Disclaimer: This article is not intended to provide medical advice. Before starting dietary changes, and/or exercise, please consult your physician.
When it comes to weight loss, the best approach is to go “Back to Basics.”
We are living in the era of “enlightenment,” and are constantly flooded with data on this or that. Weight loss happens to be one of those areas where there is literally an abundance of data. Sadly, an abundance of information and little time to sift through it leaves us sometimes bewildered.
One then asks, “who do I believe?” “What do I do?” “What course must I follow?” To this, there is no straightforward answer. But, do not despair. One thing that I have found in my personal journey is that the “Back to Basics” approach is a tried and tested one. Yes, there might be a little tweaking here and there necessary. The reason for this is that one size does not fit all in this case.
What are the basics? Well, we all know that. With few exceptions, it is as simple as energy balance. If energy consumed equals energy used, then everything remains the same. Taking this premise, we can conclude that if energy used is greater than energy consumed, then a deficit is created and, therefore, weight loss will follow (as mentioned above, there are few exceptions to this rule).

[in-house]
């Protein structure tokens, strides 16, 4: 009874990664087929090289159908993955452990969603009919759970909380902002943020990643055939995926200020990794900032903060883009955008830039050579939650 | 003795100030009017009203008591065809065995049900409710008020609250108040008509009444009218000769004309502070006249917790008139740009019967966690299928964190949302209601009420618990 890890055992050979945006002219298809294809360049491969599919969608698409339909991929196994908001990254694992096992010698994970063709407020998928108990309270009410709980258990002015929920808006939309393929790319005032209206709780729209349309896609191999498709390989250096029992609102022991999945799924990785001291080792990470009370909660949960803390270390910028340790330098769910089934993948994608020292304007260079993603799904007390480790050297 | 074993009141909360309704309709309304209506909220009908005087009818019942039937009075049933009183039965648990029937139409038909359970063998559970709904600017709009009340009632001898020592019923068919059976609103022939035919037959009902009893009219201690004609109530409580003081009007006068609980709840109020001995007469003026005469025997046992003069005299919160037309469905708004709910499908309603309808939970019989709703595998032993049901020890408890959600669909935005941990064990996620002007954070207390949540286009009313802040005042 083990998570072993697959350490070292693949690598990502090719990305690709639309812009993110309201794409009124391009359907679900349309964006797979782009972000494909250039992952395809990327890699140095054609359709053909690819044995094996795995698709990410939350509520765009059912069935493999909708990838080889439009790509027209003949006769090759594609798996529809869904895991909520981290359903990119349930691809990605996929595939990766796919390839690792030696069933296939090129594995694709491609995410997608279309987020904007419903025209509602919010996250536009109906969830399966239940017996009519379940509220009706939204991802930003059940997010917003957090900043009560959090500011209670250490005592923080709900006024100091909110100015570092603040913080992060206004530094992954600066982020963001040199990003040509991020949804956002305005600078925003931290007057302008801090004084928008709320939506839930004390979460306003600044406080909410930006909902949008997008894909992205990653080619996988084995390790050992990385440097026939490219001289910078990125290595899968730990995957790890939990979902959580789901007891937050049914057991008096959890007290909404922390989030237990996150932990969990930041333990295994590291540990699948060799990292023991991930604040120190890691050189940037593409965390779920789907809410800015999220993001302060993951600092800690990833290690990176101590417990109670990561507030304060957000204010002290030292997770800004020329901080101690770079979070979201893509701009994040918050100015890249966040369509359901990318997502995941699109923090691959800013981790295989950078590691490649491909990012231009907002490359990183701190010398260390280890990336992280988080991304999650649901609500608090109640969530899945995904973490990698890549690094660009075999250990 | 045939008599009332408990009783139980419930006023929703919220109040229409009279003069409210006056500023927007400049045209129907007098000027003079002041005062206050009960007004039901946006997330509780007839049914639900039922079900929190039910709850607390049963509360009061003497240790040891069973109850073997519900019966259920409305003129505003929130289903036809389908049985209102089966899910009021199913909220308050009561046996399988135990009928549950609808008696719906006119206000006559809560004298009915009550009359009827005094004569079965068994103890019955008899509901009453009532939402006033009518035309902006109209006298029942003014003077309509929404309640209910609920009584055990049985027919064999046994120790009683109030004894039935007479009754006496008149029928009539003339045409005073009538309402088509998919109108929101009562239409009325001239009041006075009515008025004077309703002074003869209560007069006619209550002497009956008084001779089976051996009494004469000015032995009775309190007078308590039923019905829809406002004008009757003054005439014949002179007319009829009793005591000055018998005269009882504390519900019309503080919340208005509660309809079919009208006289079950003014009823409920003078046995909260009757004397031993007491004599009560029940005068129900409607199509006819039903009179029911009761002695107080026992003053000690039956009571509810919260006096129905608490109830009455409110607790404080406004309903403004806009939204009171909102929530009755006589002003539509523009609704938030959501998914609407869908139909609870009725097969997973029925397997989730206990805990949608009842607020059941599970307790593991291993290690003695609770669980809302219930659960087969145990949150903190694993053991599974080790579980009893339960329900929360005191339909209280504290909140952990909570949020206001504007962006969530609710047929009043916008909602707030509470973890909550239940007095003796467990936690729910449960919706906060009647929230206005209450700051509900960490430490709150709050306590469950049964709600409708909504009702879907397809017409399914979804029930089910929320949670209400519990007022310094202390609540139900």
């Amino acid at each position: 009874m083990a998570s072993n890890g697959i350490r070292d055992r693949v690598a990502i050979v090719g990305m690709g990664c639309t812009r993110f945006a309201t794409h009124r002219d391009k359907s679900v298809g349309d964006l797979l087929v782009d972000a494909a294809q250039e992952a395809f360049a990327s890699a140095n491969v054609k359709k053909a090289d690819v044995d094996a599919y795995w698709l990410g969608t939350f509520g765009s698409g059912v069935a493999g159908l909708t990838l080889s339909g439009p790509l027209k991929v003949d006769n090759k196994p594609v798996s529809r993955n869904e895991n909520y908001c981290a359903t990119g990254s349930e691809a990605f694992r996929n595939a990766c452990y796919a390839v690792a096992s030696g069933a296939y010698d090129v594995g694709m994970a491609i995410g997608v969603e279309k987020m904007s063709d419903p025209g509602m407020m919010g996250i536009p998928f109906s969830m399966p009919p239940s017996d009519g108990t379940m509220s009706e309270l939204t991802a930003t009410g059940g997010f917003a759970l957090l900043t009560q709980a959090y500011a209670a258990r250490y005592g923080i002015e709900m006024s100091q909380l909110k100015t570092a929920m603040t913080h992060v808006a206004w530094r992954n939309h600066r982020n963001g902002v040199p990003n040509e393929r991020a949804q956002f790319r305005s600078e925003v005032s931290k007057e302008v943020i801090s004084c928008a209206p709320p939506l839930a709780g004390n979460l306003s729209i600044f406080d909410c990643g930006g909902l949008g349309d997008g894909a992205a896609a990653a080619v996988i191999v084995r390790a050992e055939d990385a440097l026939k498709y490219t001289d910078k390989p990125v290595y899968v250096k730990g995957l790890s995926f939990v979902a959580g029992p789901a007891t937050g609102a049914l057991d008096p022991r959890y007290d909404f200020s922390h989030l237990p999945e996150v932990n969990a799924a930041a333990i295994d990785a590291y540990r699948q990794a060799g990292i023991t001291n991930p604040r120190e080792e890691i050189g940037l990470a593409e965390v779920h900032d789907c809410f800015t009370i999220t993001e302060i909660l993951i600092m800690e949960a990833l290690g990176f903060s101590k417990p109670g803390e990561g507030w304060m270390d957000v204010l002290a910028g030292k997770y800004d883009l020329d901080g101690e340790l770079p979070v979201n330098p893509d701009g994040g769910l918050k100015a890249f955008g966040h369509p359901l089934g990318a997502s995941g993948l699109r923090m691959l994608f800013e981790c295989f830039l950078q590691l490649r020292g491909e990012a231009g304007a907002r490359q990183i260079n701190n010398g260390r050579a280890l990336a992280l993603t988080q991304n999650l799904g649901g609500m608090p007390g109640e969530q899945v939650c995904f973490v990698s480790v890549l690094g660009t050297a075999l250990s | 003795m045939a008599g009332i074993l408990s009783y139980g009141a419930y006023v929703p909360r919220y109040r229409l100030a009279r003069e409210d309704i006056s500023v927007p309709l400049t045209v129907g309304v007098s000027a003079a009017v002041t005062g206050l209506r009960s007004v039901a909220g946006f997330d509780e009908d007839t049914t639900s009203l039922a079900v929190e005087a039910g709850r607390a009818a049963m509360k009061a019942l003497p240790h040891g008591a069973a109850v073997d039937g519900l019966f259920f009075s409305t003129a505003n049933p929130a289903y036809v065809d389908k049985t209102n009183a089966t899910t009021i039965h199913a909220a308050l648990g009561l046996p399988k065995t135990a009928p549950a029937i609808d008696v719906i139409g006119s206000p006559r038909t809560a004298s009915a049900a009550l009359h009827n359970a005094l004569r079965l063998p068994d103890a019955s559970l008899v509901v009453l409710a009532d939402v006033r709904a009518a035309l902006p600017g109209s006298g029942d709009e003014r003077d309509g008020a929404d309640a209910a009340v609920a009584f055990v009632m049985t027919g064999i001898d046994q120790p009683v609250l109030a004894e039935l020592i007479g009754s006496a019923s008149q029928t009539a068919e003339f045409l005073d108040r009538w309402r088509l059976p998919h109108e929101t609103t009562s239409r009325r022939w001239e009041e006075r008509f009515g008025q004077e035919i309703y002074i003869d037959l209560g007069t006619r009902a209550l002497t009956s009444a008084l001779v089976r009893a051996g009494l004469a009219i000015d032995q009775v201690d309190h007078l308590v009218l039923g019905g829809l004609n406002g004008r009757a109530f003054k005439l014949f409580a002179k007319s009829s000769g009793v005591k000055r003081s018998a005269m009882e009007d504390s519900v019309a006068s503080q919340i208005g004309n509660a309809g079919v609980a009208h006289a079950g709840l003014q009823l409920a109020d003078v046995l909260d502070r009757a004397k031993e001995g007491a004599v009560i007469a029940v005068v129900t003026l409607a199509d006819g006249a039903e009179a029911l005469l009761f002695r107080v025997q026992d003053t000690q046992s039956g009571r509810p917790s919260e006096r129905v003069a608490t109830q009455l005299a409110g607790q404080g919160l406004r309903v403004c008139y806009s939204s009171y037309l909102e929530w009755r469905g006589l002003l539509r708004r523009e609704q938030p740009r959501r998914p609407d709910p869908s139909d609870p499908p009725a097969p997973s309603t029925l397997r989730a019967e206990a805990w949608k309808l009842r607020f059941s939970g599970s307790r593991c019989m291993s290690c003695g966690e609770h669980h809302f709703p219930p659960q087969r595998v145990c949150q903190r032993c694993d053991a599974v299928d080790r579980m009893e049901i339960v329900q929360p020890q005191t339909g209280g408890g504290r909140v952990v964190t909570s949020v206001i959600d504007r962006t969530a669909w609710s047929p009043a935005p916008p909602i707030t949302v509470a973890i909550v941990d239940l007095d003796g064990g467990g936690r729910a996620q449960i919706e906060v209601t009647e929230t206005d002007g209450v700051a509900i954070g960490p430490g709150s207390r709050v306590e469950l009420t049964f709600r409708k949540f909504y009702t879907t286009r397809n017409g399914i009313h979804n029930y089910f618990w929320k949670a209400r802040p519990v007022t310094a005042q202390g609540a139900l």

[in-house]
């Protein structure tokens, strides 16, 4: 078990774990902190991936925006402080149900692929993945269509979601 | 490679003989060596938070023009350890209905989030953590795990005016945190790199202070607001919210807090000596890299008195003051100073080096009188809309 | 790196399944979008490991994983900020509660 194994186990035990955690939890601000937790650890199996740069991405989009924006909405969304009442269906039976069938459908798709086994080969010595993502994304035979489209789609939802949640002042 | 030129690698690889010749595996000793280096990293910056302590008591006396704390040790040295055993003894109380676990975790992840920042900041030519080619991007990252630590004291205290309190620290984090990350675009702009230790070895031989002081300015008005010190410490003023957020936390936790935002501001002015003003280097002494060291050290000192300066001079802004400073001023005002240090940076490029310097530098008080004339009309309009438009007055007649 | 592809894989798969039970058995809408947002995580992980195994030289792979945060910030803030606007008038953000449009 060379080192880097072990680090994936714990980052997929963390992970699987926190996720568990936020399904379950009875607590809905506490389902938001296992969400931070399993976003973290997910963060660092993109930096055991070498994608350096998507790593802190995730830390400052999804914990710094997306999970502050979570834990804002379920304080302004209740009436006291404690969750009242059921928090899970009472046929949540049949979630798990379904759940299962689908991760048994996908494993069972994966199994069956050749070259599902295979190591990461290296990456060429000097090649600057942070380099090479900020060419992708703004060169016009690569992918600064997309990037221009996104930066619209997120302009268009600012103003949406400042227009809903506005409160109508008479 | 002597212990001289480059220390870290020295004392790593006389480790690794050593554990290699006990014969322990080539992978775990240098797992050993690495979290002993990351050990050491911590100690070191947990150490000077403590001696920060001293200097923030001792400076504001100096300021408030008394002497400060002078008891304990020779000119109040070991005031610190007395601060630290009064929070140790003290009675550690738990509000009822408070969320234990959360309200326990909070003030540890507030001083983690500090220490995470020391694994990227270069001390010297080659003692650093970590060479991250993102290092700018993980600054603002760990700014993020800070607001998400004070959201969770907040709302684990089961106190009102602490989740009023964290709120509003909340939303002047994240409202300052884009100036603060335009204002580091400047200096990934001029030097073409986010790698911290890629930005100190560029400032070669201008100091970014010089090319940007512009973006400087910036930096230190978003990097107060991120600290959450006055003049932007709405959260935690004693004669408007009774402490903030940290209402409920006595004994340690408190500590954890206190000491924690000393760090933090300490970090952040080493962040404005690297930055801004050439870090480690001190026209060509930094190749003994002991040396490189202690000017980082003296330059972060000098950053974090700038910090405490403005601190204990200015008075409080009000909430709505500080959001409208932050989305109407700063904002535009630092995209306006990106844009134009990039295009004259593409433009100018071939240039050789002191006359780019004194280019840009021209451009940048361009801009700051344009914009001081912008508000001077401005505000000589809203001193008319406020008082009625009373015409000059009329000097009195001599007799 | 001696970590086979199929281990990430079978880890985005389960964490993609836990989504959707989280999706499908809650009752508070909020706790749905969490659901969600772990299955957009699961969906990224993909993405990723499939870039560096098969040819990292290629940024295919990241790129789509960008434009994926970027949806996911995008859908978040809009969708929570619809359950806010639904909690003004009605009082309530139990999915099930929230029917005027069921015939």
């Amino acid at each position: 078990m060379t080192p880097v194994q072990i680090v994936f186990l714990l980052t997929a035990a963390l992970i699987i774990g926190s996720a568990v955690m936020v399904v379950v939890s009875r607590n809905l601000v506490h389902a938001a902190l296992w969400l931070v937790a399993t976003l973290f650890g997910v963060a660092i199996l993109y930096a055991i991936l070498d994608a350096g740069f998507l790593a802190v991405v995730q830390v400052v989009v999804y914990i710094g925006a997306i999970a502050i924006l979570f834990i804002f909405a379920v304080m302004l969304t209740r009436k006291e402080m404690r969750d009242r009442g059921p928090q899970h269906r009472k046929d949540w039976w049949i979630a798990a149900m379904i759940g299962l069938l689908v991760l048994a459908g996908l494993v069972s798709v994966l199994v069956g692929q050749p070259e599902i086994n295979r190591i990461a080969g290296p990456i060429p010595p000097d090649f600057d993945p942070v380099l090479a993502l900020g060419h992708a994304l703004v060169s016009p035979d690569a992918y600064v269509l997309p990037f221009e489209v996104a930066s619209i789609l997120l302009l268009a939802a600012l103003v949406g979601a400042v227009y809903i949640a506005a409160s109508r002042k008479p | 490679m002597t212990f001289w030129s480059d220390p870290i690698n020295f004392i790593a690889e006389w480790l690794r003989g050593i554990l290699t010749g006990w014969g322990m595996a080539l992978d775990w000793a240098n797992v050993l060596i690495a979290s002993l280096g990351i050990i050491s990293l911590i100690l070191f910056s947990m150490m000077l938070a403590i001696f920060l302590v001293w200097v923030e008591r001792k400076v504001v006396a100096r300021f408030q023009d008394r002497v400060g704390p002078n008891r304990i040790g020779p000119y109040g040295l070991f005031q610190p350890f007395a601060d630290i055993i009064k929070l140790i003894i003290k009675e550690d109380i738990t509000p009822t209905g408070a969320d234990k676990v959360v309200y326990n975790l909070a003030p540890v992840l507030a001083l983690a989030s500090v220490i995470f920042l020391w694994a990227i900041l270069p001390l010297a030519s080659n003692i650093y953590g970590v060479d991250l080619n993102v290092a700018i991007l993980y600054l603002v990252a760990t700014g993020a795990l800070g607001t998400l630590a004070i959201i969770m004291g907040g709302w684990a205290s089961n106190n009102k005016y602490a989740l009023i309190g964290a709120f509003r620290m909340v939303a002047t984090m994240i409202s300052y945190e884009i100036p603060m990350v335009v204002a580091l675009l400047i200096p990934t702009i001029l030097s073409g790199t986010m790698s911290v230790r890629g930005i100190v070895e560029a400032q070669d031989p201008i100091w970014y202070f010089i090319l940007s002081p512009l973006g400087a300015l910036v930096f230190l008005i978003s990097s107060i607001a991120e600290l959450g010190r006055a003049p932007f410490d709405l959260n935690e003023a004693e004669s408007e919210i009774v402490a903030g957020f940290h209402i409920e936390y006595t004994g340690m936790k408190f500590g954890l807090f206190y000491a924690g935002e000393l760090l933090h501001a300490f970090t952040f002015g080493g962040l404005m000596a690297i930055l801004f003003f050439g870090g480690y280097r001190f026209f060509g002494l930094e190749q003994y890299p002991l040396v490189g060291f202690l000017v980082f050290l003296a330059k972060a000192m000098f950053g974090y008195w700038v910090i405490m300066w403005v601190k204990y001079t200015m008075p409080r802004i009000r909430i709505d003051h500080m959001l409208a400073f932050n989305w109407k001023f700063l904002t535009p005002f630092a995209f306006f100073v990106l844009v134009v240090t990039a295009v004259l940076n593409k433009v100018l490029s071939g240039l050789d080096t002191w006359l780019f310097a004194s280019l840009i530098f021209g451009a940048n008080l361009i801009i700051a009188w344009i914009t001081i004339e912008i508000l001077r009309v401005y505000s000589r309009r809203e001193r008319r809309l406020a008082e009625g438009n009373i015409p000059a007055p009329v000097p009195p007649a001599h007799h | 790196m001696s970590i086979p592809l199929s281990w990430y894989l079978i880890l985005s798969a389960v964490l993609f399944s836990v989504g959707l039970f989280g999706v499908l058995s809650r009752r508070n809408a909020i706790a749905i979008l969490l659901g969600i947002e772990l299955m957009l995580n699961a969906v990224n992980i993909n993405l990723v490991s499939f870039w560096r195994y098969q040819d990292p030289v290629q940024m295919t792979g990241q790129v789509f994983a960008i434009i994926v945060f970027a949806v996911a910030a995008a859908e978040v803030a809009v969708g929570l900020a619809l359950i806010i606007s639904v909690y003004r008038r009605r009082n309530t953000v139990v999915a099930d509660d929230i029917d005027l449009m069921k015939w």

Now, many will go the wrong way, and opt out for energy deprivation. Not good. You can only sustain this approach for so long, and we all know the potential consequences (health related issues, regaining all the weight soon after, and so on). This is not the safest way to lose weight if you want to keep it off.
Now, the more sane approach. You can combine healthy eating with a good exercise regime. Yep, no way around this. If you are truly looking to make a long lasting impact, you MUST add exercise. Now, it can be as simple as walking three to five times a week for half an hour. There are scores of things you can do to exercise. I won’t beat that old horse here, but I cannot overemphasize the necessity of exercising.
So, to lose one pound, you need to burn (create an energy deficit) 3,500 calories. You don’t need to start accounting for every calorie you consume unless you want to do that. You do need to consume less calorie dense foods like vegetables, fruits, beans, grains, etc. These kinds of foods should compose the bulk of what you eat. Beware of processed and refined foods.
I personally have found that a combination of light aerobic exercise and strength training works really well. One will help you lose weight while the other will assist in weight loss and tone your body. To me, this is a win-win combination.
What I have shared comes out of my empirical experience. May this info be of help to you.
I would like to leave you with the following quote:
“No one climbs the ladder of success with their hands in their pocket.” —Nido Qubein
With kind regards,